Frequently asked questions about the male tackle
The penis, as you have probably discovered, is used for peeing, making babies and generally having fun with. You're very lucky to have one so take care of it.
Malehealth gets more questions about the male tackle than any other subject. We've gone through the lot and tried to answer them in this section. If you read the whole thing - by following the links under In This Section on the right - you should find the answer to whatever is bugging you. If you can't, drop us an email but remember we can't answer your question individually although we will try to update the site.
First up, here's your tackle in technicolour complete with a few technical terms that we use in the section.
Sperm are manufactured in the testicles and pass along the epididymis where matured sperm hang out. The epididymis is a microscopically narrow tube 6m long folded into a space of 5cm - an engineering masterpiece. Just before you come the sperm travel along two narrow tubes of muscle called vas deferens. These meet with the seminal vesicles which are behind the bladder just above the prostate gland.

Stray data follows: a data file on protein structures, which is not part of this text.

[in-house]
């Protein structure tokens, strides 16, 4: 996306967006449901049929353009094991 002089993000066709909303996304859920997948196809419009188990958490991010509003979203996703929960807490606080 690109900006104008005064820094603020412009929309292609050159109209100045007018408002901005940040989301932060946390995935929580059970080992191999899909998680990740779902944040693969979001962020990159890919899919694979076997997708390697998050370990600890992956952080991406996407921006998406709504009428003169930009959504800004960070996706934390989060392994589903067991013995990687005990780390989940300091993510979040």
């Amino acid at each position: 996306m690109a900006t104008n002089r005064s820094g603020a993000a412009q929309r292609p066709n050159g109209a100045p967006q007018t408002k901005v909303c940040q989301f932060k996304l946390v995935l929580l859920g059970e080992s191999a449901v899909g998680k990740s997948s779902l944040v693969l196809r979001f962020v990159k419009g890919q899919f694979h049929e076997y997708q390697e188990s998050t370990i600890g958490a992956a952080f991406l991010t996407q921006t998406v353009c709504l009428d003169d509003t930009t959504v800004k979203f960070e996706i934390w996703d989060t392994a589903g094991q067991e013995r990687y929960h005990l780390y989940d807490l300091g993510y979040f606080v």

The seminal vesicles and the prostate gland add their own secretions to the semen. These fluids are alkaline which protect the sperm from the acid in the vagina. At orgasm, the semen is propelled from two ejaculatory ducts along the urethra which runs the length of the penis and out of the urethral opening.
To find your way round the Tool-kit, follow the links under In This Section on the right or use the drop down menus along the top under Physical Health > Penis and Testicles.
What is the penis made of?
The penis is basically three cylinders of spongy erectile tissue full of blood vessels. The urethra, the body's outlet tube for both sperm and urine (although only one at a time), passes through the middle of the smallest of these - the corpus spongiosum - which is found on the underside of the penis. The corpus spongiosum expands at the tip to form the head of the penis called the glans. The glans is protected by the foreskin.
Why is my erect penis bent?
Every penis is bit bent and a slight bend upwards is not just normal but desirable.
You may have a problem if your penis is bent to the left or right so much as to make it difficult or even painful to enter your partner during sex. It could be condition called Peyronie's. This is not an Italian beer. Bent willies are very common and generally do not cause any problem with intercourse. It's a matter of finding what fits, so to speak. If the 'bend' is particularly bad, surgery can improve matters.
Can the penis break?
It can fracture if it bashes into an immovable object when erect. The most common cause is probably the woman's pubic bone. It can be healed through surgery and splints.
Page created on September 16th, 2009
Page updated on November 24th, 2010